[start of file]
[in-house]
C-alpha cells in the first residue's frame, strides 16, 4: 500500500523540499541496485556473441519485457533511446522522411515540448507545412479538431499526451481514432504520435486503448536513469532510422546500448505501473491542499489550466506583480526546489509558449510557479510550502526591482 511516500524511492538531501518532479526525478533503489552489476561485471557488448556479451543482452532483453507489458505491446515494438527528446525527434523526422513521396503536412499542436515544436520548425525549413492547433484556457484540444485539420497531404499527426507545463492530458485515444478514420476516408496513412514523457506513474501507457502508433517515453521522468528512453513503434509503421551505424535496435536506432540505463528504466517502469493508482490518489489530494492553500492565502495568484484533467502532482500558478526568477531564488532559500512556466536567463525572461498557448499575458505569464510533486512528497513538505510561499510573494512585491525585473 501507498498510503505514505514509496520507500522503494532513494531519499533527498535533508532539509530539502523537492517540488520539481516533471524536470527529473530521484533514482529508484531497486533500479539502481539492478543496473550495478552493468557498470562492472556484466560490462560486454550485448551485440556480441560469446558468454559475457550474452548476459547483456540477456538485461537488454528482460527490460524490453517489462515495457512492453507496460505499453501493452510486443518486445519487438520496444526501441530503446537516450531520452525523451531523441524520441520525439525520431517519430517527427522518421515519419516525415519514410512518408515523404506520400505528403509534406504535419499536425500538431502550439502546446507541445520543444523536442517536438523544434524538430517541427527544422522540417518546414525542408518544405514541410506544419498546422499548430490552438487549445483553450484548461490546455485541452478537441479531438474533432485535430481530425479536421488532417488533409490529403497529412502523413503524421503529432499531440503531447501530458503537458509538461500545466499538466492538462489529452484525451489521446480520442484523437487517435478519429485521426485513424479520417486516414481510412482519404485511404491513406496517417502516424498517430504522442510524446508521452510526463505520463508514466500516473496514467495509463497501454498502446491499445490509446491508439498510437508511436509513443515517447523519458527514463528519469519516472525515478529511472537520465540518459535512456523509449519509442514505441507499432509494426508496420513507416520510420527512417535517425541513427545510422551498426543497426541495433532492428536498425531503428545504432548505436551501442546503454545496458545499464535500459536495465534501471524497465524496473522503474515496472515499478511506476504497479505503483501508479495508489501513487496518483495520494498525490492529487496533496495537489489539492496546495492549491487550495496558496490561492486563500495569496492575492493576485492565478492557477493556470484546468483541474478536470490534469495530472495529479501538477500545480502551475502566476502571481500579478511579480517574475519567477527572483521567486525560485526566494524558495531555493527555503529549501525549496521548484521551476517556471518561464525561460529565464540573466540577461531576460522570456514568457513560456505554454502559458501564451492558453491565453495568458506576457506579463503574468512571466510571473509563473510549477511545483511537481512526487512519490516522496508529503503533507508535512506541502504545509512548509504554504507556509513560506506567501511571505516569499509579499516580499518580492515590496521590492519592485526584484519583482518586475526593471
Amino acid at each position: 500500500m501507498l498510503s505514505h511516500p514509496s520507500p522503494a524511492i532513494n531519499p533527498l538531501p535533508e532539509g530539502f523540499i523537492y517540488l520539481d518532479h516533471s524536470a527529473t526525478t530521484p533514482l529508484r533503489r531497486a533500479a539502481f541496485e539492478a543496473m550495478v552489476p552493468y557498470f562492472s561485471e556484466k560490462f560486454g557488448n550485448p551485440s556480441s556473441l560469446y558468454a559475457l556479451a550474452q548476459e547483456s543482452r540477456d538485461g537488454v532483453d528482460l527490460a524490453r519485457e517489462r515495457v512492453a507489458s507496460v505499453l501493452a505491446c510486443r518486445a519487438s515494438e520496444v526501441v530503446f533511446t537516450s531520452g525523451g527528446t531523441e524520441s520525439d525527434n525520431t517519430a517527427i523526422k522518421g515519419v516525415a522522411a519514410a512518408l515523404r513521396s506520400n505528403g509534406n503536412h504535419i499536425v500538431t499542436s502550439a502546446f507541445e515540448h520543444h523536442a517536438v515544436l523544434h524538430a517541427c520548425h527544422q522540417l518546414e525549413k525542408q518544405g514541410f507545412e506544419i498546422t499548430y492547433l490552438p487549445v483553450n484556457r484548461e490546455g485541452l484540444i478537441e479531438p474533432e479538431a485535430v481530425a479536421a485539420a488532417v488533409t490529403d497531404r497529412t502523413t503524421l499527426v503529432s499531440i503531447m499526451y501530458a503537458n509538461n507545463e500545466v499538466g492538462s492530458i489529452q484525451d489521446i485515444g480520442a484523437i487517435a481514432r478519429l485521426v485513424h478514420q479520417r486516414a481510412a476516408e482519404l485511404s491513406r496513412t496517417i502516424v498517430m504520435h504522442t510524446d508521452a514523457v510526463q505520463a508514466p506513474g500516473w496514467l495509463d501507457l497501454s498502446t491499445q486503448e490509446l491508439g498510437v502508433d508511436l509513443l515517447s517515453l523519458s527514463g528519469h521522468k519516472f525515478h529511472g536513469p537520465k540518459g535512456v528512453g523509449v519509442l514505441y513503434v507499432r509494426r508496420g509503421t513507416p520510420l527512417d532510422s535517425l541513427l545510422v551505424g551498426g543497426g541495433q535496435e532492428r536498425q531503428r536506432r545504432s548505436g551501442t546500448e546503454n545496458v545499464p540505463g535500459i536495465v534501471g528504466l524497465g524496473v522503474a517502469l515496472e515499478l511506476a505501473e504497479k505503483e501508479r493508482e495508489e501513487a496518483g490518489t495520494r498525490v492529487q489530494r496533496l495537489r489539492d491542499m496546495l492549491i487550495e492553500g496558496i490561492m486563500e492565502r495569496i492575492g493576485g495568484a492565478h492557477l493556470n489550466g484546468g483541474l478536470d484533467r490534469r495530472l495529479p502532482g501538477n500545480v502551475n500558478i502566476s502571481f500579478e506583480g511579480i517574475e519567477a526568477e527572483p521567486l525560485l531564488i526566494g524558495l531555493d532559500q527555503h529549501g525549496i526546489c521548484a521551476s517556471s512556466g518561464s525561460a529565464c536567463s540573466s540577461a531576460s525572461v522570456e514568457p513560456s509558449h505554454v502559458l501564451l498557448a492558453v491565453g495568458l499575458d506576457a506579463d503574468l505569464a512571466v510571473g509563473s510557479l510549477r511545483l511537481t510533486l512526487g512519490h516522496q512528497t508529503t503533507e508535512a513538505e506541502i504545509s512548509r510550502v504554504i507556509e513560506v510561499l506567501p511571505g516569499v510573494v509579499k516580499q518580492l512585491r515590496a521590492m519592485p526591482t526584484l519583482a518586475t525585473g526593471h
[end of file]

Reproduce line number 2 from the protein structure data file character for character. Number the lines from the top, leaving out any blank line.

C-alpha cells in the first residue's frame, strides 16, 4: 500500500523540499541496485556473441519485457533511446522522411515540448507545412479538431499526451481514432504520435486503448536513469532510422546500448505501473491542499489550466506583480526546489509558449510557479510550502526591482 511516500524511492538531501518532479526525478533503489552489476561485471557488448556479451543482452532483453507489458505491446515494438527528446525527434523526422513521396503536412499542436515544436520548425525549413492547433484556457484540444485539420497531404499527426507545463492530458485515444478514420476516408496513412514523457506513474501507457502508433517515453521522468528512453513503434509503421551505424535496435536506432540505463528504466517502469493508482490518489489530494492553500492565502495568484484533467502532482500558478526568477531564488532559500512556466536567463525572461498557448499575458505569464510533486512528497513538505510561499510573494512585491525585473 501507498498510503505514505514509496520507500522503494532513494531519499533527498535533508532539509530539502523537492517540488520539481516533471524536470527529473530521484533514482529508484531497486533500479539502481539492478543496473550495478552493468557498470562492472556484466560490462560486454550485448551485440556480441560469446558468454559475457550474452548476459547483456540477456538485461537488454528482460527490460524490453517489462515495457512492453507496460505499453501493452510486443518486445519487438520496444526501441530503446537516450531520452525523451531523441524520441520525439525520431517519430517527427522518421515519419516525415519514410512518408515523404506520400505528403509534406504535419499536425500538431502550439502546446507541445520543444523536442517536438523544434524538430517541427527544422522540417518546414525542408518544405514541410506544419498546422499548430490552438487549445483553450484548461490546455485541452478537441479531438474533432485535430481530425479536421488532417488533409490529403497529412502523413503524421503529432499531440503531447501530458503537458509538461500545466499538466492538462489529452484525451489521446480520442484523437487517435478519429485521426485513424479520417486516414481510412482519404485511404491513406496517417502516424498517430504522442510524446508521452510526463505520463508514466500516473496514467495509463497501454498502446491499445490509446491508439498510437508511436509513443515517447523519458527514463528519469519516472525515478529511472537520465540518459535512456523509449519509442514505441507499432509494426508496420513507416520510420527512417535517425541513427545510422551498426543497426541495433532492428536498425531503428545504432548505436551501442546503454545496458545499464535500459536495465534501471524497465524496473522503474515496472515499478511506476504497479505503483501508479495508489501513487496518483495520494498525490492529487496533496495537489489539492496546495492549491487550495496558496490561492486563500495569496492575492493576485492565478492557477493556470484546468483541474478536470490534469495530472495529479501538477500545480502551475502566476502571481500579478511579480517574475519567477527572483521567486525560485526566494524558495531555493527555503529549501525549496521548484521551476517556471518561464525561460529565464540573466540577461531576460522570456514568457513560456505554454502559458501564451492558453491565453495568458506576457506579463503574468512571466510571473509563473510549477511545483511537481512526487512519490516522496508529503503533507508535512506541502504545509512548509504554504507556509513560506506567501511571505516569499509579499516580499518580492515590496521590492519592485526584484519583482518586475526593471